Last week, pictures circulated online of Hong Kong’s Chief Executive Leung Chun-ying in a white Polo shirt and casual khakis, standing in a queue. A few days later, he confirmed its veracity on his Facebook page.

Netizens swiftly condemned him for what they saw as a publicity stunt to show he is a man of the people. If that was his intention though, the bid backfired. It was a queue for the new iPhone 7. He said he needed one because someone at home had broken an iPhone 6. Since Apple’s latest phone costs more than one third of the median monthly income of HK$15,000, that day in the life of the chief executive was not as relatable as he might have hoped.

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Of course, Leung would hardly be the first politician to wait in line, literally, to present himself as a regular Joe. But this cameo appearance at the Apple store did not score as many points as Barack Obama slurping noodles in Hanoi with celebrity chef Anthony Bourdain. Or Xi Jinping (習近平) tucking into dumplings and sipping beer in a pub – everyday acts apparently so novel for a Chinese leader that they break the internet.

Hong Kong’s chief executive has been starved of lucky breaks and seems incapable of creating one. Every move Leung makes is met with derision from many quarters. He is deeply unpopular, if opinion polls and conversations with ordinary folk are any indication. Yet, he is said to be contemplating a second term. If so, it is not surprising that he is trying to salvage his popularity.

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There are many examples to learn from. Former British Prime Minister Margaret Thatcher, for instance, changed the colour of her hair and had a voice coach from the National Theatre help her soften her image. She even got advice from stage and screen legend Laurence Olivier on how to deliver her prepared speeches with more passion and authenticity.

In the United States, Richard Nixon was famously contemptuous of the public and the press – and the feeling was mutual. He occasionally indulged in risqué banter to present himself as a regular guy, but sometimes so clumsily it just confirmed that he wasn’t.

One such encounter was immortalised in the film, Frost/Nixon, when he greeted his British interviewer David Frost by asking: “Did you do any fornicating this weekend?”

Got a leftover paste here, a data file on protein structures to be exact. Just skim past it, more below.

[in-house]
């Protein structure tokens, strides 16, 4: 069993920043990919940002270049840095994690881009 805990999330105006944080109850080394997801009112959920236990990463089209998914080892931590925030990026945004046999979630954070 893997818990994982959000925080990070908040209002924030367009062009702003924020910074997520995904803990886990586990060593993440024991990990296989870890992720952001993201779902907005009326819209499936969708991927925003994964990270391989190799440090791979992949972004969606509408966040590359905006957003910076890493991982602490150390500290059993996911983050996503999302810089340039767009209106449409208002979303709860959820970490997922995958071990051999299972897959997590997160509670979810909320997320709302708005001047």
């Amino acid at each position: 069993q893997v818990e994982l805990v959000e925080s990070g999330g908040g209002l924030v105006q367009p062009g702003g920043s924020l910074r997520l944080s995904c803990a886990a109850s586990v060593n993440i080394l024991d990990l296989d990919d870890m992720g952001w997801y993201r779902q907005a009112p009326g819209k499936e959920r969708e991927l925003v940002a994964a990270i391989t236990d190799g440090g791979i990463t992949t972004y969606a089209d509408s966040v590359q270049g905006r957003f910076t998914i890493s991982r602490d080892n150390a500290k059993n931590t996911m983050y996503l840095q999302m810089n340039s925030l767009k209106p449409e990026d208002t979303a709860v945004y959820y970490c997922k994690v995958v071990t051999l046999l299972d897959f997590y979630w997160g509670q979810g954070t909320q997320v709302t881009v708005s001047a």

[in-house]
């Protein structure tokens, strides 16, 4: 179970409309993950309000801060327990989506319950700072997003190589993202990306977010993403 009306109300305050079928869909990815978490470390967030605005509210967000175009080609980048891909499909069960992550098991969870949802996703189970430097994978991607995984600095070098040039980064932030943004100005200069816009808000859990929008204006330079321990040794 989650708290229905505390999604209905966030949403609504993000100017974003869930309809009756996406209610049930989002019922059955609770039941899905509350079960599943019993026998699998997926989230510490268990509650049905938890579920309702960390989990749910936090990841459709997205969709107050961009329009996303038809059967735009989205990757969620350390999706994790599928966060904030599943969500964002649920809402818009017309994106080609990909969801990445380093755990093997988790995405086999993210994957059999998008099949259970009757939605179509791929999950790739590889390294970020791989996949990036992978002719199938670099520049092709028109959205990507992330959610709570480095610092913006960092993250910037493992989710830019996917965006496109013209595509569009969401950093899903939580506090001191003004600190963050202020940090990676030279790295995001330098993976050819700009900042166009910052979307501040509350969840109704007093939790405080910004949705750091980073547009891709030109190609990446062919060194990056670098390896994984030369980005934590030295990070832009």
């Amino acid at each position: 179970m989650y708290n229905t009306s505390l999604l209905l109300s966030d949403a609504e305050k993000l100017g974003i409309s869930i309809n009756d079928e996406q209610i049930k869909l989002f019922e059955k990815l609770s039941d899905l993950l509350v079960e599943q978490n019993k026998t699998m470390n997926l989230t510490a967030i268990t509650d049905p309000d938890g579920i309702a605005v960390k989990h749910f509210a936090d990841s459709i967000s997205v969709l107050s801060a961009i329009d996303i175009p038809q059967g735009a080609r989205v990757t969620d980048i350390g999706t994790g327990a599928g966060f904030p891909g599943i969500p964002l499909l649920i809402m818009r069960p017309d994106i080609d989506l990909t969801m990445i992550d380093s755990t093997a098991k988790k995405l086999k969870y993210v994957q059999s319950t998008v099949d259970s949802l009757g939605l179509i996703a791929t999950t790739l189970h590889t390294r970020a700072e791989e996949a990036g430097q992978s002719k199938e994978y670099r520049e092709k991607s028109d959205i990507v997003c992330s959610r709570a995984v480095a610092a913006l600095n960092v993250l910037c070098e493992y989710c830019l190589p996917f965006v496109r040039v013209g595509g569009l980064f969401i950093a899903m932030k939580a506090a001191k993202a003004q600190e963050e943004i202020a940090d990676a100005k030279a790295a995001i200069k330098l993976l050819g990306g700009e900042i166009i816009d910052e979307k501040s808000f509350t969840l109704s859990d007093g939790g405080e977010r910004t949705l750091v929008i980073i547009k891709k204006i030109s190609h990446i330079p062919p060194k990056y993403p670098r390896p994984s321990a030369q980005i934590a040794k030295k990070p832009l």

Although self-conscious about his inability to fit in, Nixon’s unusually thick skin enabled him to stick around far longer than most top American leaders. Yes, he eventually resigned mid-term after the Watergate scandal, but he nonetheless had a record of 21 years in public office.

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He served as vice-president to Dwight Eisenhower from 1953 to 1960. He ran against John F. Kennedy for the presidency and lost. In 1962, when he lost the race for California governor, a dejected Nixon vowed to retreat from the harsh political limelight and declared to reporters: “You don’t have Nixon to kick around anymore, because, gentlemen, this is my last press conference.”

But in 1968, he made an improbable comeback when he won the presidency. In 1972, he won re-election by one of the largest landslides witnessed in American presidential races.

If Nixon could do it in a freewheeling democracy where public opinion is almost everything, that must give hope to politicians like Leung whose likeability is, shall we say, a work in progress.

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Unlike for would-be leaders of democracies, mass popularity is not technically a requirement for pretenders to the position of Hong Kong chief executive. The vote will be conducted within a closed shop of 1,200 members comprising the election committee. And before that, the blessing of candidates will be an even more opaque and exclusive decision.

As speculation mounts on who might be running in the chief executive race come March, what is even less transparent is how much weight the powers-that-be up north will give to local public opinion in Hong Kong.

It is not likely, though, that any out-and-out populist will get to run. Beijing will surely want to feel secure in the knowledge that, in any major conflict with Hong Kong, the chief executive won’t be the sort who will stand up for Hongkongers against what Beijing sees as the core interests of the People’s Republic.

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Leung has that much going for him.

What is less clear is whether Beijing would also expect a post-2017 chief executive to command a minimum level of local popularity, and if so what that level is. Hongkongers can only hope Beijing would see the wisdom of having a CE who is held in sufficiently high regard to broker acceptable compromises and break the debilitating policy impasses now afflicting the city.

If so, a moderate level of popularity must be among the qualifications for the job. Leung will have to aim for that, if he wants a new term. So look out for a familiar face in a queue near you.

Zuraidah Ibrahim is the editor of This Week in Asia

Correction: An earlier version of this article had stated incorrectly that Nixon was impeached.